No, not Hitler's but Macmillan's whose fiftieth anniversary we remembered yesterday. A couple of days ago the Conservative History Group was addressed by the man who knows absolutely everything about that day, the historian D. R. Thorpe, author of a trilogy or prime ministerial biographies, Eden, Macmillan and Douglas-Home as well as that of Selwyn Lloyd, the Chancellor of the Exchequer who was, in some ways, the cause of it all.
As an amusing incidental point, it needs to be mentioned that Supermac won the Orwell Prize last year. What would George Orwell have made of that?
The roots of that night, he said, lay in the William Wallace case of 1931, the first in legal history when a conviction for murder was overturned on appeal. It was largely because of that case that Selwyn Lloyd, then a young lawyer, became a fervent abolitionist and, subsequently, joined Sidney Silverman's campaign against capital punishment. It also meant that under Macmillan he could take any job but that of Home Secretary, as he explained to the Prime Minister. So, when Macmillan decided, probably erroneously, in 1962 in the wake of disastrous by-election results, to get rid of his "sound money" Chancellor of the Exchequer, Selwyn Lloyd and put in an expansionist one, Reginald Maudling, he had a problem on his hands. Selwyn Lloyd had been Foreign Secretary under Eden and, briefly, under Macmillan so the Home Office would have been the obvious place to move him to but that could not be done. What to do?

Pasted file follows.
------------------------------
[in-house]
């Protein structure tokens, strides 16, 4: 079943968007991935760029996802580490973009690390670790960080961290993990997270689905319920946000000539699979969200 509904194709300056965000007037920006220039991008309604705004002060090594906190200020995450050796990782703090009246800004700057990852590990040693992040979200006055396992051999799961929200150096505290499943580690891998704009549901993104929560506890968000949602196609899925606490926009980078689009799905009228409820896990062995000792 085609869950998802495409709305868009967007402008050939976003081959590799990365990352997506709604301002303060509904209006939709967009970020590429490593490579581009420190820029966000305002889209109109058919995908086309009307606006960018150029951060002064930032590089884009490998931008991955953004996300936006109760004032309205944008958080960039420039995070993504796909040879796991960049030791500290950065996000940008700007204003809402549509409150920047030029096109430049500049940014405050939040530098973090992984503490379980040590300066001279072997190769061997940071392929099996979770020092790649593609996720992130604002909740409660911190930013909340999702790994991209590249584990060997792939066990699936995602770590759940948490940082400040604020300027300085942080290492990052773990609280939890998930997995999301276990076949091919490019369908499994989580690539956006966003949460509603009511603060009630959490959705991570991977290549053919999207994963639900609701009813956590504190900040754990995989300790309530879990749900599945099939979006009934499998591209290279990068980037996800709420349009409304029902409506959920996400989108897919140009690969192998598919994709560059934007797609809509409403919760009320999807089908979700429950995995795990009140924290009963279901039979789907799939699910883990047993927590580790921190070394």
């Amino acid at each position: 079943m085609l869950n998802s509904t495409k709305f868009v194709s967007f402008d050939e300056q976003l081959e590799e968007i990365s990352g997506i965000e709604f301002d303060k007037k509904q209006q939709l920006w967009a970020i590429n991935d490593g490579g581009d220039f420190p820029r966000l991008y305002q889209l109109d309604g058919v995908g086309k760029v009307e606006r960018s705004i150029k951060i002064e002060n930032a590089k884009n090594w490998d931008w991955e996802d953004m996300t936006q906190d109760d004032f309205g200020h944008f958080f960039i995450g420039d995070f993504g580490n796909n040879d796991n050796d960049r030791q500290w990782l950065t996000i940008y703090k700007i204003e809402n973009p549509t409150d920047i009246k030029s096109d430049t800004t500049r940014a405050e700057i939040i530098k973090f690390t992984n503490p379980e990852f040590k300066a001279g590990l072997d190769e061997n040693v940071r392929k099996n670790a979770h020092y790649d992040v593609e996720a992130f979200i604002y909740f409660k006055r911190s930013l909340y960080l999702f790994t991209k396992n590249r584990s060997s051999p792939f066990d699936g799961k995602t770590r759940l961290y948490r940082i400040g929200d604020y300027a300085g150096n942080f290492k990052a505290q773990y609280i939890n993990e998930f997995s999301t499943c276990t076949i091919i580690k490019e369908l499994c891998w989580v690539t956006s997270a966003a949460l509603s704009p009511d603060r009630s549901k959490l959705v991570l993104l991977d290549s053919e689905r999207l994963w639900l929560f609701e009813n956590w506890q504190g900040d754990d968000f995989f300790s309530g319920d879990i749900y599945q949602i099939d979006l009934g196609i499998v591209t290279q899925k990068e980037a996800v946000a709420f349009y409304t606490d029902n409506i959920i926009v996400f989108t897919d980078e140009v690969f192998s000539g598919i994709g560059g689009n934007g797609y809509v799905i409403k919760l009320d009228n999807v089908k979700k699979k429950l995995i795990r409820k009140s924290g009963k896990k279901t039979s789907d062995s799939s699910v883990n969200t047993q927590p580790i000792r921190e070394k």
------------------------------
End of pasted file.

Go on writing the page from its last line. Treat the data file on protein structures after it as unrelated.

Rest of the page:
Macmillan's answer was to offer the man a peerage (though not the Lord Chancellorship as he did not think Selwyn Lloyd was a notable enough lawyer, an ironic idea given subsequent developments) and the chairmanship of Martin's Bank. Whether the latter was in the Prime Minister's gift is unclear and it was never tested as both offers were refused and Selwyn Lloyd retired to the back benches, to the applause of all.
However, Macmillan found that he had to bring the reshuffle forward by some months because of RAB Butler's deliberate indiscretion to a friendly journalist and also he extended it in order not to make it seem like a simple sacking of the Chancellor. Seven Cabinet Ministers were sacked and thirty-nine posts were affected. All in all fifty-two people were moved around and a great deal of bitterness trailed the Prime Minister thereafter. And RAB Butler lost the slender chance he might have had of succeeding as leader of the party. But then, in my opinion, he did not have what it takes to be a Prime Minister.